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Pops Rosin Problem

Discussion in 'Bows and Rosin [DB]' started by TorsoJones, Jan 7, 2012.


  1. TorsoJones

    TorsoJones

    Jan 7, 2012
    Hey everybody, this is my first post here, and I seem to be having a problem with Pops Rosin that I'm hoping one of you can offer a solution to. I know that this particular brand has been known to run in hot and humid areas, but it seems that mine has gotten so gooey that when I apply it to my bow, not much of it sticks, giving me a really 'shallow' sound and making it tough to play fast passages without them sounding extremely muddy. I always keep it in its container and it's in a fairly cool room, so I don't know exactly what the problem would be. Does anyone know a way I could get it to solidify a bit? I have a rehearsal to go to tomorrow and I'm hoping I can fix this by then. Thanks!
     
  2. Do you have a cake of harder rosin? Softer rosins do this from time-to-time and could leave a waxy build-up on the bow which will hamper tone. Applying a harder grade of rosin will often help. Some rosins just don't work from season-to-season. Having a couple of different hardnesses on hand is a good idea.
     
  3. Grab your Pops rosin walk to the bin a throw it! Buy some Oak rosin!!!! You'll never have any problem with it, and I promise that you'll never waste your time with anything else. I bow my Spiros with it and "apparently they not bowable" pigs bum!
     
  4. Roy Vogt

    Roy Vogt Supporting Member

    Sep 20, 2000
    Nashville,TN
    Endorsing Artist: Kiesel, Carvin, Accuracy, Hotwire, Conklin Basses, DNA, Eden
    You can put the gooey Pops Rosin into the refrigerator overnight and it will harden in consistency. I used this back in the days of Petz Rosin in the '70s and it worked fairly well-even when leaving the rosin cake in my car in North Texas in July.
     
  5. dbassnut

    dbassnut

    Apr 1, 2008
    Malaysia
    I store mine in the refrigerator when not using it. So far so good. Also, don't apply too much as all you need is usually a swipe if its soft upto 3 if its hard. Too much rosin on the bow will kill the sound.
     
  6. Bugmeister96

    Bugmeister96

    Jan 25, 2012
    I would personally donate it to a school or something and get some new (NOT POPS) rosin. But the fridge idea is accurate. Also, it may be causing rosin buildup on your bowhair. If you believe this to be the case, try taking a clean, soft-bristled toothbrush and lightly dampen it with water. Then, slowly move it up the bow in one direction only. A couple swipes should fix it.
     
  7. I was going to say throw it in the fridge. You could always try light rosin Kaplan Art rosin (they also have a dark which is hard) or Pirastro Goldflex rosin if you prefer "light" The ones I mention do not give you the gooey build up as Pops does. good luck
     
  8. JDtheBassPlayer

    JDtheBassPlayer

    Jul 27, 2011
    I use pops rosin for my own bass bow and we use them on all the bows in school. Both the school and I just keep our rosin sitting there in the Texas heat it still gets the job done there's nothing wrong with it as long as we keep it in the little box we can still get it out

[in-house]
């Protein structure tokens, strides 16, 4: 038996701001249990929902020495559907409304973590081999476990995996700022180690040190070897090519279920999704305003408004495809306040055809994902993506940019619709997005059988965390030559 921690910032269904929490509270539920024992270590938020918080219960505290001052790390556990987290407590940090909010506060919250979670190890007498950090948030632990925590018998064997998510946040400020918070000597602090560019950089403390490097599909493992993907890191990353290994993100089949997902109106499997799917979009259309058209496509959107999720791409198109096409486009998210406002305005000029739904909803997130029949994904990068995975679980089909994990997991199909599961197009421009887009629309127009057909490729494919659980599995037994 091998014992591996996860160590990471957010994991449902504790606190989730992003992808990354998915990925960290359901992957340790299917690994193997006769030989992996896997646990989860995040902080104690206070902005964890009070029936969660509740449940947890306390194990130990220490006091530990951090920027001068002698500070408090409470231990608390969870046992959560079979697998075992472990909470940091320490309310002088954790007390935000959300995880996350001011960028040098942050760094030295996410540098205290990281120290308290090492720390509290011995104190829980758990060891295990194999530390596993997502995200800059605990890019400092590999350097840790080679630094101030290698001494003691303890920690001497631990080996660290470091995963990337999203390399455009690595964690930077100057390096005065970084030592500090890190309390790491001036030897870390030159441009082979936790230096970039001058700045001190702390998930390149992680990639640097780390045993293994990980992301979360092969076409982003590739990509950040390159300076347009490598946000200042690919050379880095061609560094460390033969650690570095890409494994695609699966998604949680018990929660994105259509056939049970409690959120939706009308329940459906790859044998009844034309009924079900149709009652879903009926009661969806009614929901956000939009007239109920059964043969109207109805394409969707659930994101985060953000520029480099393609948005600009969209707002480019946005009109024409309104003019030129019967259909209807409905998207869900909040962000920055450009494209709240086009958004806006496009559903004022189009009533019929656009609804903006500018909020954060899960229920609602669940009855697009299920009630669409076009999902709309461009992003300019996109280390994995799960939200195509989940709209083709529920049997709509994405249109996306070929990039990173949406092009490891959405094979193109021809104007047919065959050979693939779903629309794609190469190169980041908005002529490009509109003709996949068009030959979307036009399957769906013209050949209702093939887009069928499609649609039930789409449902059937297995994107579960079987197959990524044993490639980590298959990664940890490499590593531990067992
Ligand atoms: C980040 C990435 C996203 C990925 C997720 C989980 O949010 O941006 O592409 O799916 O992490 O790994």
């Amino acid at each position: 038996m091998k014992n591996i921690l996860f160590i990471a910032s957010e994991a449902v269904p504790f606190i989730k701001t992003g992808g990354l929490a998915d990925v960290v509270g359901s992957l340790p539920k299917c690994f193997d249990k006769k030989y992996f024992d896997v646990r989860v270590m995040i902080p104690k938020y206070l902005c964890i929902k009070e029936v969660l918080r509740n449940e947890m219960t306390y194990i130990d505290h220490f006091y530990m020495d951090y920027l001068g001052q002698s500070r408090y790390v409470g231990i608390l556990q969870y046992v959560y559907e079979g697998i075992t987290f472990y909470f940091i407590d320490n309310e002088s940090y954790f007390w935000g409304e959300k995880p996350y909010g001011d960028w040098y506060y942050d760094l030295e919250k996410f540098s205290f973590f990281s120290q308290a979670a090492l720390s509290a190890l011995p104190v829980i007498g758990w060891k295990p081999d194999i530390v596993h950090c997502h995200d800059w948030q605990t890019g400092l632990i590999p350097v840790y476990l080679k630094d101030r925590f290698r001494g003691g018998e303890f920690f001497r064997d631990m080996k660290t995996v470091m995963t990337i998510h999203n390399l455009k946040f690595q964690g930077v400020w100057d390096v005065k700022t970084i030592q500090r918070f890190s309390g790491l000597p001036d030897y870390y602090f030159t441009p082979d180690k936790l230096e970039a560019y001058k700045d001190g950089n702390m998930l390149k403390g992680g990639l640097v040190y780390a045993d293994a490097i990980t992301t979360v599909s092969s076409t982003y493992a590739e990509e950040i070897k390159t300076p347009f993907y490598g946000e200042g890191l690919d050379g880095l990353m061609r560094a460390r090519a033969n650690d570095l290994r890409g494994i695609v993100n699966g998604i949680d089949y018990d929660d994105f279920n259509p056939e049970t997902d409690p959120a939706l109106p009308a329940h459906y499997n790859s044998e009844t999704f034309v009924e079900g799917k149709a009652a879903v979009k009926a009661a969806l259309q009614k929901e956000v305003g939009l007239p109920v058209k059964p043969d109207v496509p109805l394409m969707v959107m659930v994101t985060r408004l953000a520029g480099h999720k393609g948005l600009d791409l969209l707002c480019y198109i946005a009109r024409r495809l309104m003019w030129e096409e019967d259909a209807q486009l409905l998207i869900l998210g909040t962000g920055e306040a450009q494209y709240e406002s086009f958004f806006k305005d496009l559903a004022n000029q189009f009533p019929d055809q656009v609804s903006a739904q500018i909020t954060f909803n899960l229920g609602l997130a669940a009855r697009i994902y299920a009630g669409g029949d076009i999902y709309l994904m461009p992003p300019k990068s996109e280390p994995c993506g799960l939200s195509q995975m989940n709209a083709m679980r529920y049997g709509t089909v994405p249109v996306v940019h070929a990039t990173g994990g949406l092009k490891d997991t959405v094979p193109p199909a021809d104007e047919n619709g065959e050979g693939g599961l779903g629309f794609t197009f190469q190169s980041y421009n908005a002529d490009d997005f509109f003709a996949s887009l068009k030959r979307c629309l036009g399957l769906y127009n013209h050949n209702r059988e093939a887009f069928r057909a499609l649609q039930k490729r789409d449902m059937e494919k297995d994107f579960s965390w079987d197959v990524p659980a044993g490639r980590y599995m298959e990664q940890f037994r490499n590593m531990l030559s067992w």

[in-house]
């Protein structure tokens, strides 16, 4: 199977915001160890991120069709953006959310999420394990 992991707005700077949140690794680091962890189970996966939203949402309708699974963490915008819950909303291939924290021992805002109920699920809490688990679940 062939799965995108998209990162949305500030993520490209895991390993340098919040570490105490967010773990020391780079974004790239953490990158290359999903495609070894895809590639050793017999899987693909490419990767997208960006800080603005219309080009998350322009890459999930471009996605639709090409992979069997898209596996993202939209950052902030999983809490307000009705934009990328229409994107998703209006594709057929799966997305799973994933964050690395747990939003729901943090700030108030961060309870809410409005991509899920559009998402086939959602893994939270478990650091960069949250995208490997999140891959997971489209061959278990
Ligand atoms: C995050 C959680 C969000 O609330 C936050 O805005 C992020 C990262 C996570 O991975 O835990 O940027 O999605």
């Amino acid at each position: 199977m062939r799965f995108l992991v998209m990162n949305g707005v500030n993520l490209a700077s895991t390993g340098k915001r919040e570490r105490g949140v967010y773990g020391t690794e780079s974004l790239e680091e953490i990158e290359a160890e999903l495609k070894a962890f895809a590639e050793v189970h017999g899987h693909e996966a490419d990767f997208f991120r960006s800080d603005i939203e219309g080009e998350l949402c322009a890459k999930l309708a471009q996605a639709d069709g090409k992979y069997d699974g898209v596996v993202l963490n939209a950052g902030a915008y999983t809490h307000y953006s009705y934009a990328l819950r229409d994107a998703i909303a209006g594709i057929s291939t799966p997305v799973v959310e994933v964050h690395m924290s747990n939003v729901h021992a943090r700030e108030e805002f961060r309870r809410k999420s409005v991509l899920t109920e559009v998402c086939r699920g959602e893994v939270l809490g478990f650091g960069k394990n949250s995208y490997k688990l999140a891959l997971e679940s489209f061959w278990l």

9. TorsoJones

    TorsoJones

    Jan 7, 2012
    I appreciate all the replies, and will take the refrigeration advice next time I have that problem. On a side note, could you guys recommend a rosin that's good for fast, staccato playing, but not bad for slower, more lyrical pieces, and won't be as likely to crystallize bow hair as Pops? I recently tried Kolstein All-Weather and didn't find it much to my liking (it's great for slower pieces, but I seem to get some screechiness when I play faster stuff), and my director ordered some Carlsson for me to try, but it hasn't come in yet. I was wondering what else I should look at if I don't like the Carlsson stuff much.
     
  10. Kind of depends on the climate and weather in your area. What's the weather like there?

    By the way, pop's is a great rosin. It works best when fresh -- I'm usually buying a new cake every three months or so. I'm not sure if it's ideal in super cold, dry climates. You should never put more than two or three swipes on at a time, and always fan the hairs out with a fingernail to lose all the extra bits of rosin.

    Carlsson's is junk, at least for my needs. Same thing with Nyman's. I've never tried oak rosin, but my understanding is it was never meant for steel strings.
     
  11. TorsoJones

    TorsoJones

    Jan 7, 2012
    Here in South Texas it's pretty hot and humid most of the year. My bass teacher uses exclusively Pops as far as I know, but I thought I'd try some other brands to see if there was a brand I liked better (the opinion on Pops on this forum seems to be fairly divided). I guess the only things that I don't like about it are its tendency to run and the fact that it can get crystallized on the bow pretty easily if you're not careful. But yeah, if I can keep those things in check, there might not be any real reason to switch at all.
     
  12. Pop's is made in Houston. Pop's himself was a member of the Houston Symphony. If there's anywhere his rosin should work, it's in south Texas.
     
  13. Blakewdm

    Blakewdm

    Jun 17, 2008
    Pops is great, but the super sticky stuff can be over applied and it gums up your hair where you won't be able to grab the string, carlsons powders alot, so I keep a cake of that on hand in case of unihair and it helps ungum ones hair
     

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